The trails are easy to follow! You don’t have to worry about getting lost as long as you follow the visible trails and stay within the area where people walk by. Signal is also strong anywhere in Mt Fuji so you can use Google Maps to see your progress and even pin to locate your mountain hut.

Mt. Fuji’s 10 Stations

Climbing Mt Fuji includes passing by and/or  reaching 10 stations. The 1st-5th stations are open for leisure trail walks only (I don’t have much information on this) and from 5th station up to the 10th station which is the summit is which most hikers take. 

Because we were taking Yoshida Trail, the hike begins at the 5th Station Subaru Line which can be accessible by taking a bus from Tokyo or Kawaguchiko Station. (Transportation guide included here)

We felt safe and secured knowing that most stations have a First-Aid Station and the mountain huts for accommodation begin at the 6th or 7th station where hikers can take a rest from time to time.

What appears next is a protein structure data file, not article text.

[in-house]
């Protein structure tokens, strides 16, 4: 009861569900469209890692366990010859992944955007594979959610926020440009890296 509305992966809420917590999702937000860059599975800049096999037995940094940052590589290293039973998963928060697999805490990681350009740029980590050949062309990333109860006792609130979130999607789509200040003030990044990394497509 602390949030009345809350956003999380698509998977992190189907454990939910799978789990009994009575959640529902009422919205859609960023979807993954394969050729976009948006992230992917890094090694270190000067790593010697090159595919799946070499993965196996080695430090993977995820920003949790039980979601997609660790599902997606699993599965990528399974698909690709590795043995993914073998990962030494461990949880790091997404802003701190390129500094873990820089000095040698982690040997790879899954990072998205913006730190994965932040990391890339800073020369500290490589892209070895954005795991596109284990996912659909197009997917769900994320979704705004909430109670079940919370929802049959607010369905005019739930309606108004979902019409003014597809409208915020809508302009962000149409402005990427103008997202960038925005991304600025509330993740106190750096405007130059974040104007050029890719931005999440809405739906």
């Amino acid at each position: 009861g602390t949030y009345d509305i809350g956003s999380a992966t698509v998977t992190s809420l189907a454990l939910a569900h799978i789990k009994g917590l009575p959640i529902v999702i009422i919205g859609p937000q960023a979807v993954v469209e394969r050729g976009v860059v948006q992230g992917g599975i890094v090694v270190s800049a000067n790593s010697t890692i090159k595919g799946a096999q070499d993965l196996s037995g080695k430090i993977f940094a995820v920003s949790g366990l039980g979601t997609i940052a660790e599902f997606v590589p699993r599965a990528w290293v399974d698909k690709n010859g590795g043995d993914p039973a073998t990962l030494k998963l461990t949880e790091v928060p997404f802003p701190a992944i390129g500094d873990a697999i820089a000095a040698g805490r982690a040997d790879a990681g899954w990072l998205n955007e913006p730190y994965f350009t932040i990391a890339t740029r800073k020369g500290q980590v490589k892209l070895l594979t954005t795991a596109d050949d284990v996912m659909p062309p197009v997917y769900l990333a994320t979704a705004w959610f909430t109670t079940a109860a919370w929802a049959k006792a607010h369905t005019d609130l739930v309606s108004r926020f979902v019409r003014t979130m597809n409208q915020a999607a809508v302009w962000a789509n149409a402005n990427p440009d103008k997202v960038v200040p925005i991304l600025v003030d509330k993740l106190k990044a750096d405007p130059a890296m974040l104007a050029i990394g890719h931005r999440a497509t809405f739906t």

A lot of people say (or at least what I saw from other blogs) that it is okay for beginners but hear me out – I don’t think one should underestimate it. You still need to be active before climbing it because the trails can be challenging and moderately inclined. It is definitely not for first-time hikers. I am an active hiker and does low-intensity workouts with strength training at least twice a week and some parts of the trails still felt difficult to me. Well, at the end of the day, it still varies per person. 

Dayhike or Two-Day Climb?

Although dayhike is possible, it is not recommended. We did a 2-day 1-night climb (itinerary included below) and had to book a mountain hut slot.